Recipe #10: Renewable Heat
Sustainability Life Recipe Series...comments share
Life Recipe #10: Renewable Heat
Did you know that even with unusually low natural gas, oil and propane prices, you can still cut your bills by switching to a renewable heating source, and reduce your carbon emissions and contribute to a stronger local economy?
Ask questions, get advice, & share your thoughts on the local online forum on renewable heating.
Sources: GYGB Modelling. *For average Tompkins County home with average levels of weatherization. **Compared to heating with propane. November 2015 (propane at $2.02/gallon; electricity $0.11/kWh). ***0 if using green power, like solar.
WHAT ARE MY OPTIONS?
Wood. While burning firewood in a stove has been done for centuries, modern wood stoves have significantly reduced the amount of air pollution and can often heat a whole home--if it's been weatherized.
Wood pellets. Pellets are made from sawdust and low-quality trees, and, like wood, can be used to heat a whole house. There are many regionally-produced pellets. NYSERDA is currently offering a $1,500-2,500 rebate on pellet stoves for residences that are not served by natural gas. CCE-Tompkins is offering an additional $500 for homes that do energy efficiency improvements and purchase a pellet stove through their Warm Up Tompkins program.
Heat pumps. These include air-source and ground-source heat pumps, also known as geothermal. Heat pumps, like air conditioners or refrigerators, use electricity to move heat from a cool space to a warm space, making the cool space cooler and the warm space warmer.
Air source heat pumps take heat from the outside air (even when it is cold outside). NYSERDA currently offers a $500 incentive per outdoor unit to participating installers (who may pass it on to customers). All three installers listed below participate in the program.
Ground-source heat pumps, also known as geothermal, remove heat from underground, and are more efficient than air source heat pumps. NYSERDA currently offers a rebate of $1,500 per ton for geothermal technologies.
Heat pumps can be carbon neutral if paired with solar panels, or if you purchase green energy through your energy supplier. Read more about heat pumps here.
Make sure you weatherize your home before deciding on a new heating system. This will help you reduce your heat load, and help you determine the appropriate equipment to keep your home warm all winter long.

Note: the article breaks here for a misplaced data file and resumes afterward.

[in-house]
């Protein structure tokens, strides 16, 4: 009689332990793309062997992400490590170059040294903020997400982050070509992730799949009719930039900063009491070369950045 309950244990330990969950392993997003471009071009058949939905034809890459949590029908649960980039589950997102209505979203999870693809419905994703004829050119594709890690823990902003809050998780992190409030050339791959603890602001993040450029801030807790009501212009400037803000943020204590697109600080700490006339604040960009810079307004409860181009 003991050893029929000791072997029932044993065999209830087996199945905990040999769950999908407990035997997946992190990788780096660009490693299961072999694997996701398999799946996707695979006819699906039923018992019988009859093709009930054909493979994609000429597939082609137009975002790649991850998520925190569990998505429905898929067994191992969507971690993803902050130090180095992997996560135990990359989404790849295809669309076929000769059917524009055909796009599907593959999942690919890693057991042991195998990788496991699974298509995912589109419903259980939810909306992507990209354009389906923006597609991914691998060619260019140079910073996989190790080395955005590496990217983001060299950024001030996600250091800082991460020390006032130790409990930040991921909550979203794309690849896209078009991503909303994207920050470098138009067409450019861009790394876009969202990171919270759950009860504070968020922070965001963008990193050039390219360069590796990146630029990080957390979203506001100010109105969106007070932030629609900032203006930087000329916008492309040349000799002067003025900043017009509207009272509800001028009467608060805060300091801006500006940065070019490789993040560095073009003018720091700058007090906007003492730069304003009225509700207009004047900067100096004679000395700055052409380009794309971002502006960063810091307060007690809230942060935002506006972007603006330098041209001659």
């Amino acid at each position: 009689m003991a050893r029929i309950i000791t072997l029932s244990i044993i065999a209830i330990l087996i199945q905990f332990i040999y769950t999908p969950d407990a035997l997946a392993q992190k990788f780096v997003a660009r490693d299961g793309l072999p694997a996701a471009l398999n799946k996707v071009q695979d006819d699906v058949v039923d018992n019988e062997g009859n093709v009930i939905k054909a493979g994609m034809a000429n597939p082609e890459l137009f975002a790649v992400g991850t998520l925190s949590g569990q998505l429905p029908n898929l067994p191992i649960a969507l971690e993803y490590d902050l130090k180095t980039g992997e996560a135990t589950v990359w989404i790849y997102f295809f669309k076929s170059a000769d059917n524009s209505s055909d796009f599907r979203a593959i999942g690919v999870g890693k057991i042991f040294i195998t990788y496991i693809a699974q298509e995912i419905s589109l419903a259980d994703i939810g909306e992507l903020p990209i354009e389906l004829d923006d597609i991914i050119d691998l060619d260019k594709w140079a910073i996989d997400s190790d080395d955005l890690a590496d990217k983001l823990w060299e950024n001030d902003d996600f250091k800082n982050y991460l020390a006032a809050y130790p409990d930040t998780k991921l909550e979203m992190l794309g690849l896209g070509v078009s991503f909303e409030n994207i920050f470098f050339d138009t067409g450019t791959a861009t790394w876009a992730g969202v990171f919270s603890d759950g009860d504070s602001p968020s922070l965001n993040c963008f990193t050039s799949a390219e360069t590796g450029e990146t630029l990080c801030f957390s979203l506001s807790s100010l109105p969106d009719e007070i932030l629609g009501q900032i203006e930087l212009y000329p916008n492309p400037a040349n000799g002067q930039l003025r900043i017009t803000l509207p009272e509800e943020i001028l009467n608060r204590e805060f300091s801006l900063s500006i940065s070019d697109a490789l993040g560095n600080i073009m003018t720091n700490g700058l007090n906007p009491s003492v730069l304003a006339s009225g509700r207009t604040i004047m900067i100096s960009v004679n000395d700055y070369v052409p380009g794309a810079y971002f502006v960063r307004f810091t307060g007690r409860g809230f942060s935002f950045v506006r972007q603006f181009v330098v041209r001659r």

REBATES & INCENTIVES
In addition to the incentives described above, there is a Federal Tax Credit for up to $300, which can be used for any of the heating systems described above.
Local banks may be able to finance equipment. Sometimes your monthly payment can be less than your monthly energy savings. Here are some local financing options.
HOW DO I GET RENEWABLE HEAT?
The local contractors provided below--all of whom have agreed to a set of good practice standards--can answer your questions and provide quotes for installation. Here is a draft guide to help you work well with them:
LOCAL WOOD AND PELLET STOVE INSTALLERS
- Ehrhart Energy (pellet stoves & boilers) - (888) 523-7186
- Holy Smoke (wood and pellet) - (607) 844-3766
- Ithaca Stoveworks (wood and pellet) - (607) 272-2650
AIR- AND GROUND-SOURCE HEAT PUMP INSTALLERS
- Halco Energy - (607) 277-3154
- NP Environmental - (315) 841-8730
- Snug Planet (air-source) - (607) 391-2450
WHICH OPTION IS BEST FOR ME?
Here are some considerations to help you decide.
*Does not include various rebates and incentives available (e.g. $1,500-2,500 for pellet stoves, 30% federal tax credit for Ground-Source heat pumps) **For home with average levels of weatherization. If you insulate and seal your home well, your costs can be significantly lower
QUESTIONS & RESOURCES
Check out our guide [pdf] for working with local pellet heat and heat pump installers.
Efficiency Maine has a nifty heating cost comparison calculator here.
Wood & Pellet Stoves
Cornell Cooperative Extension of Tompkins County has a number of resources related to heating with wood. Contact Guillermo Metz, Energy Team Leader, at firstname.lastname@example.org, or (607) 272-2292, ext 185.
BurnWise, an EPA.gov site, has a good FAQ section on wood and pellet stoves.
Alliance for Green Heat is another good source on heating with wood and pellets.
The Heat Smart Tompkins site has lots of resources on heat pumps.
Geothermalgenius.org has good resources on geothermal heating.
Are heat pumps cost-effective in Tompkins County? This 2017 study [pdf] from Taitem Engineering indicates that heat pump technology can be cheaper than propane or even natural gas!
Check out our page on local financing options.
HEAP (Home Energy Assistance Program)
HEAP is a free NYS program that helps low-income residents pay for heating costs through a series of benefits. The amount of the benefit depends on the heating fuel used, whether heating costs are included in rent, and other household characteristics.
In addition to the "regular" and "emergency" benefits, HEAP can also help tune, clean, repair and replace heating equipment, as well as provide an AC unit--all at no cost to the resident.
In Tompkins County, residents must apply through the Department of Social Services, 607 274-5264; residents over 60 may apply through the Office for the Aging, (607) 274-5482.
Views expressed in News posts may not be those of Cornell University. No endorsement is implied.